Alton Hill is a Cofounder at TradingSim. He has a passion to help people and found that one of his ways of doing so, is through the world of Day Trading. Alton’s skillset is in Product Development and Design Thinking which he uses to write and improve the overall experience for TradingSim.
Keeping more of your trading profits is one thing we can all rally around. The challenge we all will face is when we review our prior trades and see that the move went well beyond our initial target. This fear of missing out, “FOMO,” leads to future overestimation of profit potential.
If you are not careful, this cycle of applying realistic targets and taking money out of the market is broken as you seek more profits on every trade.
This is where a trailing stop loss can prove itself a valuable tool to assist you in keeping more profits in your pocket.
In this article, we will walk through step-by-step how to use trailing stops and how you include this money management technique in your trading system.
Table of Contents
What is a Trailing Stop?
A trailing stop-loss order is one that follows your trade as it goes in your favor. This order type can be applied for both long and short trades.
Therefore, if you are long and the stock moves higher, your order for exiting the trade moves up as well. Conversely, if you are short, your stop will move lower as the stock drops.
How To Enter a Trailing Stop Loss
First Enter a Trade
To activate a trailing stop, you will first need to enter a trade. You can do this by either going long or short.
In the first example, we will take a long position in Apple.
Sell – Trading Stop Loss
Now that you are in a long position, you will need to enter your trailing stop loss order. In my trading, I use the pre-market to identify all of my buy and sell order levels.
Doing this in the pre-market allows me to stay objective and not get emotional as the price action is flowing right before my eyes.
Shifting back to the Apple chart, where do you think is the logical area to place a trailing stop loss?
Your first inclination may be to go for the swing low point back at $216.97. But remember, this is a trailing stop which follows the move as it goes in your favor.
So, it’s more about looking at recent price swings to get a feel for how far Apple can pull back but still keep the trend intact.
To this point, the last couple of retracements
Recent Price Swings
It’s probably a little hard to see, so click the image to zoom in, but the retracements on the way down were less than $1.50. Since the volatility is somewhat predictable. Let’s see if applying the $1.50 stop loss will allow us to ride the trend higher.
Trailing Stop Order Entry
Next, we will enter the $1.50 in the amount for the trail. Remember, the trail is a sell order since we are long the stock.
Sell Trail Stop
Once the trail is set, you let the stock do its thing and stay out of the way. When reviewing your chart, you will notice a new sell order that moves with your stock as it goes in your favor.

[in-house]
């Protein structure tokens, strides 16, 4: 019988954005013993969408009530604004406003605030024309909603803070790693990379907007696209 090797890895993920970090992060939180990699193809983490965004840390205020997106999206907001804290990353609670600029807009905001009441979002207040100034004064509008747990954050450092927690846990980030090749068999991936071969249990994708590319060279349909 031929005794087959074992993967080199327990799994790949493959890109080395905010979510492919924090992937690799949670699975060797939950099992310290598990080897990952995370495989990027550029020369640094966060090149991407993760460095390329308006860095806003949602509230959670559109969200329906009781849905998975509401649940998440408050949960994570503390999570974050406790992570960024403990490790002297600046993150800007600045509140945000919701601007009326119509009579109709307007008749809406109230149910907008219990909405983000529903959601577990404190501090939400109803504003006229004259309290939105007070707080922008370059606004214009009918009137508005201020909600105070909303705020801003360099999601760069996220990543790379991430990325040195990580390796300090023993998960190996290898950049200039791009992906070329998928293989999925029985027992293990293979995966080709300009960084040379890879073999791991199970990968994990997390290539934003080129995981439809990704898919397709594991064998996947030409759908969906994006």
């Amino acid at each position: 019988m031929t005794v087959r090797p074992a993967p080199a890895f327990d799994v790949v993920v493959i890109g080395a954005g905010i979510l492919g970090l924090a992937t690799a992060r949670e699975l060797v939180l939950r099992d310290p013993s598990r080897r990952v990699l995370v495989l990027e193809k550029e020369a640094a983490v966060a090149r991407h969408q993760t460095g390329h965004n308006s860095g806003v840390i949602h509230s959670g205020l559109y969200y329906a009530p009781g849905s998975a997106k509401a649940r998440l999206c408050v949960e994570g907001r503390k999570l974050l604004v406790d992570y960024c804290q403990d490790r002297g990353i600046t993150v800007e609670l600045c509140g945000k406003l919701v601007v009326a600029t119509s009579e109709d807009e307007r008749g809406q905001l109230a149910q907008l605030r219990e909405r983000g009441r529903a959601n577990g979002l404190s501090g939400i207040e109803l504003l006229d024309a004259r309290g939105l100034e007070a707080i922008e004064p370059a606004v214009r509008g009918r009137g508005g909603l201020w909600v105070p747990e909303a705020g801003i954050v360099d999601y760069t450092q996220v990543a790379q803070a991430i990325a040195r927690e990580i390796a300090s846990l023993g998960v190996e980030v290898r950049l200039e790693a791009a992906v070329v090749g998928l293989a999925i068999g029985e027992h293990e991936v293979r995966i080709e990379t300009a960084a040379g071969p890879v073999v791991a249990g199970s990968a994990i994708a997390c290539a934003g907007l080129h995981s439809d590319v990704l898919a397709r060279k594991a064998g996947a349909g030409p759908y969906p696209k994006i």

Trailing Stop Order On-Screen
Notice as Apple moves higher, the trailing stop loss has moved in your favor.
Trailing Stop Loss Increases
As Apple pulls back from its most recent high, the trailing stop loss holds its ground. The stop loss will only move as the action goes in your favor.
Apple Trailing Stop Loss Order Moves Higher
This process of the stop moving higher continues for as long as you have the position open. Look at the image above as the stop has now moved above the original trade entry.
At this point you are in a profitable trade and things can only go further in your favor.
Trailing Stop Triggered
This last snapshot was taken right before the price was closed out with the trailing stop.
Do you see how price moves in your favor with every wave higher? Is this something you could apply to your day trading and swing trading activities?
Let’s continue on, to see if we have a fit for your trading style. Next, we will discuss the same process but on the short side.
Short Sell Entry
First, we need to identify a stock with a strong downtrend to enter a short position.
At the current time, there are some jitters in the markets related to pending trade agreements. In this example, we will highlight the stock Spotify which has been negatively impacted by negative sentiment in the broad market.
We place a short entry right on the open and based on recent price activity, use a trailing stop loss of 3$.
Sell to Open Position
Buy to Cover – Trailing Stop Loss
Notice how this is simply the inverse of the long Apple example we reviewed earlier in this post.
Open Short Position and Trailing Buy to Cover
In this example, the stock barely moves in your favor before the trailing stop loss is triggered.
Stop Order Barely Moves
Stopped Out for a Loss
At this point, we are stopped out of the position for a loss and you know what? That is just fine. It’s not always about every trade turning a profit.
When to Place a Trailing Stop Loss Order
Once You Enter the Trade
In the prior examples for both long and short setups, we placed a trailing stop loss order the moment we entered the trade. This method of immediately placing the order builds the discipline to always focus on making money.